For Evans, being the first person — and woman — in the family to be in the construction industry is a point of pride, and she hopes her accomplishments inspire her younger cousins to work hard and pursue their dreams.

“Since Donna’s graduation, my godbrother and I graduated from ASU, and we both hope to continue the tradition with the next generation,” she said.

In addition to studying and working at an internship during her time as an undergraduate student, Evans also played an active role in the ASU community. She served in various leadership positions with the Student Alumni Association (SAA) and eventually became the student organization’s president. She describes her college experience as cinematic due to her involvement in SAA.

One of her favorite college memories was planning and participating in an SAA event for the children of ASU alumni.

“There was something special and nostalgic about watching future Sun Devils grow up, climbing ‘A’ mountain, and taking part in the first ASU tradition of their own at Finger Paint the ‘A,’ ” she said.

Evans studied construction engineering in the Ira A. Fulton Schools of Engineering and was an honors student.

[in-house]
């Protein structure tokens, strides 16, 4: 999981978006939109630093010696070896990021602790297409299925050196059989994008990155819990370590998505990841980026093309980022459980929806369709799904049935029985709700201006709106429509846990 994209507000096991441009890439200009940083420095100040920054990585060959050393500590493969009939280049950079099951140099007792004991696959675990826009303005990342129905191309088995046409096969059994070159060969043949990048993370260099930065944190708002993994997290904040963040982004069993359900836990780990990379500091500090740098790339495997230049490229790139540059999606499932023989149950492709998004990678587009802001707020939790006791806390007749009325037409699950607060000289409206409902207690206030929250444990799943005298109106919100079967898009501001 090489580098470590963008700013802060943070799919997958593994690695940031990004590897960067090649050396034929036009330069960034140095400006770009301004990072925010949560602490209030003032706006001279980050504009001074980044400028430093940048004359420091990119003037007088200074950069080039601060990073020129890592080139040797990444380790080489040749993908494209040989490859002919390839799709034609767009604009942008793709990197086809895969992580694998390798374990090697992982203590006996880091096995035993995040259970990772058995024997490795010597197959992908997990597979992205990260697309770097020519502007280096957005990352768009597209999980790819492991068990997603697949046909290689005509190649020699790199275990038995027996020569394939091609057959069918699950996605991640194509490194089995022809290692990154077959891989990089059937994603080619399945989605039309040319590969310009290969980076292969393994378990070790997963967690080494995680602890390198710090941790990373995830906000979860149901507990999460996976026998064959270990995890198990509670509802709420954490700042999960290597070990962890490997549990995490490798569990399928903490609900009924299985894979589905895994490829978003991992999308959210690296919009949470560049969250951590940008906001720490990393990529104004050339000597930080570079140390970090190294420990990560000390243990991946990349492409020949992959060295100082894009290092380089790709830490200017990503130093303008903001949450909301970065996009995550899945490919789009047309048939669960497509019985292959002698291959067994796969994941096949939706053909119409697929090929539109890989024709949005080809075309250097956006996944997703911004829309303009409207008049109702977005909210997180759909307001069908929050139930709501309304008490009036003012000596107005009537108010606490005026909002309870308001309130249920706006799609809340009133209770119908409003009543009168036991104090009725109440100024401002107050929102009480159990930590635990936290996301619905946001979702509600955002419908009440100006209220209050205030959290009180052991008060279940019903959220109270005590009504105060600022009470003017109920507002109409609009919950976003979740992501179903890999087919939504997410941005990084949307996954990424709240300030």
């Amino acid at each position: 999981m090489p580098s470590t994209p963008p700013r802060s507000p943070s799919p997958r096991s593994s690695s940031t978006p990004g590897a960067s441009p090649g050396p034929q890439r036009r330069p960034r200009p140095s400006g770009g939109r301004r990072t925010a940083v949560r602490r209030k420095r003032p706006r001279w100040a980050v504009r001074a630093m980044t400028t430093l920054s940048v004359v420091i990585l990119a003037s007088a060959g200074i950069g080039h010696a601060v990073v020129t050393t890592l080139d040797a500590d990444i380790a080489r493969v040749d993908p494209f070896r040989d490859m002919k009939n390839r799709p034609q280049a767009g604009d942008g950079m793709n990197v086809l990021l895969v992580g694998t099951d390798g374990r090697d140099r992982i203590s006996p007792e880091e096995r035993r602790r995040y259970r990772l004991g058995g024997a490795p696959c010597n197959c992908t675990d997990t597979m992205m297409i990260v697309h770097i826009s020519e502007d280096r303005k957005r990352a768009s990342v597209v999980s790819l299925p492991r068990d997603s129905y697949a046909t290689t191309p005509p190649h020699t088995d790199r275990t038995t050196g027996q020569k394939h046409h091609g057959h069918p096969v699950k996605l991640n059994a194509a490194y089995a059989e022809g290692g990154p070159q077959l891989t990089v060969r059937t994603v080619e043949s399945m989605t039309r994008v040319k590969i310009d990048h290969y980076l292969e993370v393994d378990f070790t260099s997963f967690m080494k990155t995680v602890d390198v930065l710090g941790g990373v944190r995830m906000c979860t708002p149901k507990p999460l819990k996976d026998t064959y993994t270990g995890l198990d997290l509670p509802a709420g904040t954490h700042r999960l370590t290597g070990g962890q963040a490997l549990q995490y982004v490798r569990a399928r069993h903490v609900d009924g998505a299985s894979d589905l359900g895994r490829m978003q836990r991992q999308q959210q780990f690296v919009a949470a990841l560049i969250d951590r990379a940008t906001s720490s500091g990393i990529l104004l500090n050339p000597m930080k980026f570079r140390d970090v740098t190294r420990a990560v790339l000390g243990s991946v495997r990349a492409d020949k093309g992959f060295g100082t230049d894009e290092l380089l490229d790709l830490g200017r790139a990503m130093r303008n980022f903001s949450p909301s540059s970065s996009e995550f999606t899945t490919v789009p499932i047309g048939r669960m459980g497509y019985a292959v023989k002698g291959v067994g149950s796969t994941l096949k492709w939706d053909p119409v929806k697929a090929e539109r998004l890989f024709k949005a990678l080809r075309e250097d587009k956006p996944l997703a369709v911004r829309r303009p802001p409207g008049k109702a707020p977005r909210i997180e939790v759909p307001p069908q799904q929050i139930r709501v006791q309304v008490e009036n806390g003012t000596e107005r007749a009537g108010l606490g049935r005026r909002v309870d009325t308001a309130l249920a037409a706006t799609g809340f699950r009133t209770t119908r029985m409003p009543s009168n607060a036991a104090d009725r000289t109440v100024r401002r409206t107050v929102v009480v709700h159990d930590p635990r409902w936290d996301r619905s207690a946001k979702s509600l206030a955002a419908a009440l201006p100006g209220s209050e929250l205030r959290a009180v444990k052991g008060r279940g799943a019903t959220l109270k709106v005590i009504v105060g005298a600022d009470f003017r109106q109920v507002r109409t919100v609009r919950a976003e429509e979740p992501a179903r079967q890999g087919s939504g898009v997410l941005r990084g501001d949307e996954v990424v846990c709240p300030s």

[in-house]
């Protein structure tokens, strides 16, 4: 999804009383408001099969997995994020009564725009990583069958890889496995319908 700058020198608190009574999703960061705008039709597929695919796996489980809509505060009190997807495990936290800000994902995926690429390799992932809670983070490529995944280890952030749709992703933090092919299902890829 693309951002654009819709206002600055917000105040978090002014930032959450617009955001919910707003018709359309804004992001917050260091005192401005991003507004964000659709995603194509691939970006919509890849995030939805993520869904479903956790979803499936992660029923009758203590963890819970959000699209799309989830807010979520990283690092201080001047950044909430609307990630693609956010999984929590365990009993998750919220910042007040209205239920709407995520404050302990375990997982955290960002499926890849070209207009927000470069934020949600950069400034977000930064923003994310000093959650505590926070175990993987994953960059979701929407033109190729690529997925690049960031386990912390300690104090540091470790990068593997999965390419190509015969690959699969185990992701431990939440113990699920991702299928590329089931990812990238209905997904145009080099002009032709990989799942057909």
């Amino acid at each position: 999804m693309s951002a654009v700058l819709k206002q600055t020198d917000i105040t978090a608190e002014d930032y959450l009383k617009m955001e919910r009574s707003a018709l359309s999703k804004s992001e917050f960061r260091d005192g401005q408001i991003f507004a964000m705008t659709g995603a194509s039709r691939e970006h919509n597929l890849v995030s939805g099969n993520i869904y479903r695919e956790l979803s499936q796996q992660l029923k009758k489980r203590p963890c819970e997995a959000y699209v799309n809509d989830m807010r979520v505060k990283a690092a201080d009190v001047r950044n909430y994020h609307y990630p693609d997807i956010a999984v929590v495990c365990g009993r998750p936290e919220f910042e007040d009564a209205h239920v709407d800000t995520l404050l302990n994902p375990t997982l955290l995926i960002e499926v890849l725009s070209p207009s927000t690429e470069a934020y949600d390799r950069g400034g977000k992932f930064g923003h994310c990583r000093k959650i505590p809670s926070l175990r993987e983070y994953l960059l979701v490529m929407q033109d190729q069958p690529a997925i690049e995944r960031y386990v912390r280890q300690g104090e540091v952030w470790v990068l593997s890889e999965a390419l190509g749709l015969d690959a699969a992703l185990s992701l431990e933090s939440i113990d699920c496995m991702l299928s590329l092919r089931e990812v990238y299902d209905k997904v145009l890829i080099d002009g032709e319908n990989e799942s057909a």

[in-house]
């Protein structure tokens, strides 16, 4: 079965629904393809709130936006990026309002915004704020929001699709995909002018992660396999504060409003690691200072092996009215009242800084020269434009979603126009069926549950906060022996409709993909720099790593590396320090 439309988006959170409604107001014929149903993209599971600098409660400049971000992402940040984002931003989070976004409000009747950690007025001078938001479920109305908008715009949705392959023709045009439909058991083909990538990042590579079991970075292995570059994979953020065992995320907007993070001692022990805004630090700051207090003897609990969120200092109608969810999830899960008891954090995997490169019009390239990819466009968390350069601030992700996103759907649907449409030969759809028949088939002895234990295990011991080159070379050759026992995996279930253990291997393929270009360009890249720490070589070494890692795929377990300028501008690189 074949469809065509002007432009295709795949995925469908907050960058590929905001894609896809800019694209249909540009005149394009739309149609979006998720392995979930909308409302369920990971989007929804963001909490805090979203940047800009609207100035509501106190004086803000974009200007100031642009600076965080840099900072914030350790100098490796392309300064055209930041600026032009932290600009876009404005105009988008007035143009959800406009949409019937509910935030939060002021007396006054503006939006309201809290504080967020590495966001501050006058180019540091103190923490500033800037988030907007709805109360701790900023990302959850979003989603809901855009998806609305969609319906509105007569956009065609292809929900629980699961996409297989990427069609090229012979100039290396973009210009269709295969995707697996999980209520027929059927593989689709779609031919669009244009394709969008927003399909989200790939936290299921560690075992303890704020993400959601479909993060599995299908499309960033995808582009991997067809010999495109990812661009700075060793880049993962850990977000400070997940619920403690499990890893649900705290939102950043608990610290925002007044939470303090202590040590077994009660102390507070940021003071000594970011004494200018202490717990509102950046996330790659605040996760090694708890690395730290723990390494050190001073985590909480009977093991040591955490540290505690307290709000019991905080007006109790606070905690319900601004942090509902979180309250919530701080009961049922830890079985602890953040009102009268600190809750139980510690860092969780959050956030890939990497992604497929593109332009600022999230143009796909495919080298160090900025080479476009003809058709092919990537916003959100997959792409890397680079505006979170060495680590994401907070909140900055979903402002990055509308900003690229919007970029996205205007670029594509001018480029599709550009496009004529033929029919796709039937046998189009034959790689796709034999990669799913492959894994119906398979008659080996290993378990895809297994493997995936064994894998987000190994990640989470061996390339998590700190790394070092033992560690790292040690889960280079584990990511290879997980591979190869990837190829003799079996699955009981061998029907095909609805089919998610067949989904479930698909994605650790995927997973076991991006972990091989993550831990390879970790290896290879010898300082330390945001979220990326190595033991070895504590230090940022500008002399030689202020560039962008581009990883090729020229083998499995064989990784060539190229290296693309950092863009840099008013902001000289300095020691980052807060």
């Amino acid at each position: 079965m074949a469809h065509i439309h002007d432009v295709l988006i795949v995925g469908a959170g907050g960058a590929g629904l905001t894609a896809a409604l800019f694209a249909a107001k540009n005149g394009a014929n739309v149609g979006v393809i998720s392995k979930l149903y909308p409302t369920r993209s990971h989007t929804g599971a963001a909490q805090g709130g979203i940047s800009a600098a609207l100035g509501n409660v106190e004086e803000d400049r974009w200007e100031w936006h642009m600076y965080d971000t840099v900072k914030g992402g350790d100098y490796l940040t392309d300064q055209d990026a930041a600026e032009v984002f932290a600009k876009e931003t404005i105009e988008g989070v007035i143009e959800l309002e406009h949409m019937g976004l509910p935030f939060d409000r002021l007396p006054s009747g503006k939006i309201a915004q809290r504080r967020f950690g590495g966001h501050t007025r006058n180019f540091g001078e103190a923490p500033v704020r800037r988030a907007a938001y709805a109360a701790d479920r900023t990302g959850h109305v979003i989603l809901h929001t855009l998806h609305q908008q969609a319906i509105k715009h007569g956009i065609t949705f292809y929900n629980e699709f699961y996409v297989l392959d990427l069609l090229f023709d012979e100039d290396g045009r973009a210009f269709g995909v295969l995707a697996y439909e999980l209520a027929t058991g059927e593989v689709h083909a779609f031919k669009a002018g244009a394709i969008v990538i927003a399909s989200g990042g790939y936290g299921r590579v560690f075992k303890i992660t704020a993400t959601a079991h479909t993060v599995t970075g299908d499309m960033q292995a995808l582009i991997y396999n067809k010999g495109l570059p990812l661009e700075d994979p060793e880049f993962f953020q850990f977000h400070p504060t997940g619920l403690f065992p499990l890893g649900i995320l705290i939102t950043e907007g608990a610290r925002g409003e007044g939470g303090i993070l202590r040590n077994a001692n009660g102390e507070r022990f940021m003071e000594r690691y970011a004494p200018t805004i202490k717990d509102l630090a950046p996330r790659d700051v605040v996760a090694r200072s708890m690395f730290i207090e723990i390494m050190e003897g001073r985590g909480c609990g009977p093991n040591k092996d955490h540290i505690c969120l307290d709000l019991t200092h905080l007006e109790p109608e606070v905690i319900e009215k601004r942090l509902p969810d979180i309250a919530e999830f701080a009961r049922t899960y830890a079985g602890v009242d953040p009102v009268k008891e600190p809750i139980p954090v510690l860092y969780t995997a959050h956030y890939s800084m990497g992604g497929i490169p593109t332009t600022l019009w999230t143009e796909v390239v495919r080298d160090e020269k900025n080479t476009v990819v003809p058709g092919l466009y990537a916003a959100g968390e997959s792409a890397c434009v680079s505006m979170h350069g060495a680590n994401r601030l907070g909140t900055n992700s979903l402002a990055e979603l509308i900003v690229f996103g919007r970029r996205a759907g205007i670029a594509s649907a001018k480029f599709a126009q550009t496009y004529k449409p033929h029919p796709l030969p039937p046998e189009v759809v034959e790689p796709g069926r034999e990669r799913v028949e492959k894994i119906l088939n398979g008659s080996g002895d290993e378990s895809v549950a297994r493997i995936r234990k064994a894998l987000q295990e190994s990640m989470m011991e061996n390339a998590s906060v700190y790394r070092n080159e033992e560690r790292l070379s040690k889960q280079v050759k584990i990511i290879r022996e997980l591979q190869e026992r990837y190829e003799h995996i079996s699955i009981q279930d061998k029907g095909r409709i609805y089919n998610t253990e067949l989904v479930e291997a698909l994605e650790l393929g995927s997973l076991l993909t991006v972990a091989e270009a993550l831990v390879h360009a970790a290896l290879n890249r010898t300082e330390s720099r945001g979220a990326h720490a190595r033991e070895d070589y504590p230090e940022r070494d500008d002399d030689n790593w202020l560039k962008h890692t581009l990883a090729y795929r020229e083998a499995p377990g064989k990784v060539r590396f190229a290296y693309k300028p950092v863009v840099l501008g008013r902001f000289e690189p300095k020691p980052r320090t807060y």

“My ASU experience was truly something I will never forget,” she said. “I had the privilege of being a student within Barrett, The Honors College, which pushed me to be a global thinker.”

During her freshman year while she was coordinating a community service event for Advancing Women in Construction, Evans met a volunteer who recommended her as an intern to her first employer. She held the internship with this company throughout her time at ASU, and Evans then continued working with them upon graduation.  

“I spent the first several years of my career working for a commercial general contractor that specialized in gaming and hospitality as a project engineer,” Evans said. “In this role, I was able to work in well-known and historic locations with high-end clients such as Caesars Entertainment in Las Vegas, Salt River Pima-Maricopa Indian Community in the greater Phoenix Area, and Carnival Cruise Line in Southern California.''

After five years with that first company, she was ready to take the next step and become a senior project engineer with Oltmans Construction Co. in Las Vegas. Evans says her career in construction continues to be exciting due to the ever-changing nature of the industry.

The Legacy Scholarship is accepting applications through Feb. 26 for the 2021–2022 academic year.

Macey Sierka

Student assistant, ASU Alumni Association